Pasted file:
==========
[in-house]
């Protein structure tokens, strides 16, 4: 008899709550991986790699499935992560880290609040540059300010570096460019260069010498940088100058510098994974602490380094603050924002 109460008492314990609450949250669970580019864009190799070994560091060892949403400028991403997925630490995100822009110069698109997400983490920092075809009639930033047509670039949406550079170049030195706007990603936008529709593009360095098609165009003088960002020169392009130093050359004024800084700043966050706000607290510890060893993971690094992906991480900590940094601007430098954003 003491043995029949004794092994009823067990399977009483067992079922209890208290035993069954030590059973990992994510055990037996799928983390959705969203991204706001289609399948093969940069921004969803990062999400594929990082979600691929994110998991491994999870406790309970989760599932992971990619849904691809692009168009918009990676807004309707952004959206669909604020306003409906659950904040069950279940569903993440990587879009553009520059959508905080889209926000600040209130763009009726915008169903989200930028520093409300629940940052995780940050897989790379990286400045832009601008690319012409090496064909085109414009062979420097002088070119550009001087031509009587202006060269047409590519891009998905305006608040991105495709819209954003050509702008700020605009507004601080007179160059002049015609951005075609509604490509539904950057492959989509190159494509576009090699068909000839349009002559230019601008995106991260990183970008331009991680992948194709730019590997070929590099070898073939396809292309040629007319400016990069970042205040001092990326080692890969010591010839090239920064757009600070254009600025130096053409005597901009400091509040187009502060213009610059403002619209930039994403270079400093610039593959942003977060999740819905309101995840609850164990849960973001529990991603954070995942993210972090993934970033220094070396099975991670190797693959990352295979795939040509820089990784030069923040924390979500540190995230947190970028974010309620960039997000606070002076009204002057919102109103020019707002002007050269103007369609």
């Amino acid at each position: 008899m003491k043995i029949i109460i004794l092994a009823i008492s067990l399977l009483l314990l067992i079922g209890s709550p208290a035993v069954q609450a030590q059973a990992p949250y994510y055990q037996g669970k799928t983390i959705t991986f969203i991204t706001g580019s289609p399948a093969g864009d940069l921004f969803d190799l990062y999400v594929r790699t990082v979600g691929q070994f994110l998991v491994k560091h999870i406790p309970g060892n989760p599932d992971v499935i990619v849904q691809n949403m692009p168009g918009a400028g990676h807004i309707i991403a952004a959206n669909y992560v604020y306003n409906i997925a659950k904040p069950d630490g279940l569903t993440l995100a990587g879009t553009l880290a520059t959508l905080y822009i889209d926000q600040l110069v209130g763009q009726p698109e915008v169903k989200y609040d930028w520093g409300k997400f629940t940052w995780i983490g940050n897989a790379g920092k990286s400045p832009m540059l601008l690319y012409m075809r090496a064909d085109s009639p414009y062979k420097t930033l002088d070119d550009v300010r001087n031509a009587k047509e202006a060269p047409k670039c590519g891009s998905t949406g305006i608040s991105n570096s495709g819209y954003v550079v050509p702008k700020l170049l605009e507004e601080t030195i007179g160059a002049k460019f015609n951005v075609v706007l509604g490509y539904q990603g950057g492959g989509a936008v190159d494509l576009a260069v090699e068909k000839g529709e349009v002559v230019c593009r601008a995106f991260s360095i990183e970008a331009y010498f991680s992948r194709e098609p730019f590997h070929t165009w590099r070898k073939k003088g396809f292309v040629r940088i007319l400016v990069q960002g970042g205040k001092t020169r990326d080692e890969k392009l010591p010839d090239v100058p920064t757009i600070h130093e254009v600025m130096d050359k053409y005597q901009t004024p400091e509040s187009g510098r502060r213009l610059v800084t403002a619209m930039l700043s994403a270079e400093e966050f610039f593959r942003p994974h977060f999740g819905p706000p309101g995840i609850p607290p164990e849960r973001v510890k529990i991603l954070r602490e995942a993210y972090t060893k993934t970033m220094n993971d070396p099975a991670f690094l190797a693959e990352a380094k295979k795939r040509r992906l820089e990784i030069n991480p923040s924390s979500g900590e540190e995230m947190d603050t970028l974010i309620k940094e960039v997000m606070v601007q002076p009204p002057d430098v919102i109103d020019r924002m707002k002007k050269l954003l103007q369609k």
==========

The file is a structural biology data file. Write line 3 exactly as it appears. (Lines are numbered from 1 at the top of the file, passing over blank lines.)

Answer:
């Amino acid at each position: 008899m003491k043995i029949i109460i004794l092994a009823i008492s067990l399977l009483l314990l067992i079922g209890s709550p208290a035993v069954q609450a030590q059973a990992p949250y994510y055990q037996g669970k799928t983390i959705t991986f969203i991204t706001g580019s289609p399948a093969g864009d940069l921004f969803d190799l990062y999400v594929r790699t990082v979600g691929q070994f994110l998991v491994k560091h999870i406790p309970g060892n989760p599932d992971v499935i990619v849904q691809n949403m692009p168009g918009a400028g990676h807004i309707i991403a952004a959206n669909y992560v604020y306003n409906i997925a659950k904040p069950d630490g279940l569903t993440l995100a990587g879009t553009l880290a520059t959508l905080y822009i889209d926000q600040l110069v209130g763009q009726p698109e915008v169903k989200y609040d930028w520093g409300k997400f629940t940052w995780i983490g940050n897989a790379g920092k990286s400045p832009m540059l601008l690319y012409m075809r090496a064909d085109s009639p414009y062979k420097t930033l002088d070119d550009v300010r001087n031509a009587k047509e202006a060269p047409k670039c590519g891009s998905t949406g305006i608040s991105n570096s495709g819209y954003v550079v050509p702008k700020l170049l605009e507004e601080t030195i007179g160059a002049k460019f015609n951005v075609v706007l509604g490509y539904q990603g950057g492959g989509a936008v190159d494509l576009a260069v090699e068909k000839g529709e349009v002559v230019c593009r601008a995106f991260s360095i990183e970008a331009y010498f991680s992948r194709e098609p730019f590997h070929t165009w590099r070898k073939k003088g396809f292309v040629r940088i007319l400016v990069q960002g970042g205040k001092t020169r990326d080692e890969k392009l010591p010839d090239v100058p920064t757009i600070h130093e254009v600025m130096d050359k053409y005597q901009t004024p400091e509040s187009g510098r502060r213009l610059v800084t403002a619209m930039l700043s994403a270079e400093e966050f610039f593959r942003p994974h977060f999740g819905p706000p309101g995840i609850p607290p164990e849960r973001v510890k529990i991603l954070r602490e995942a993210y972090t060893k993934t970033m220094n993971d070396p099975a991670f690094l190797a693959e990352a380094k295979k795939r040509r992906l820089e990784i030069n991480p923040s924390s979500g900590e540190e995230m947190d603050t970028l974010i309620k940094e960039v997000m606070v601007q002076p009204p002057d430098v919102i109103d020019r924002m707002k002007k050269l954003l103007q369609k």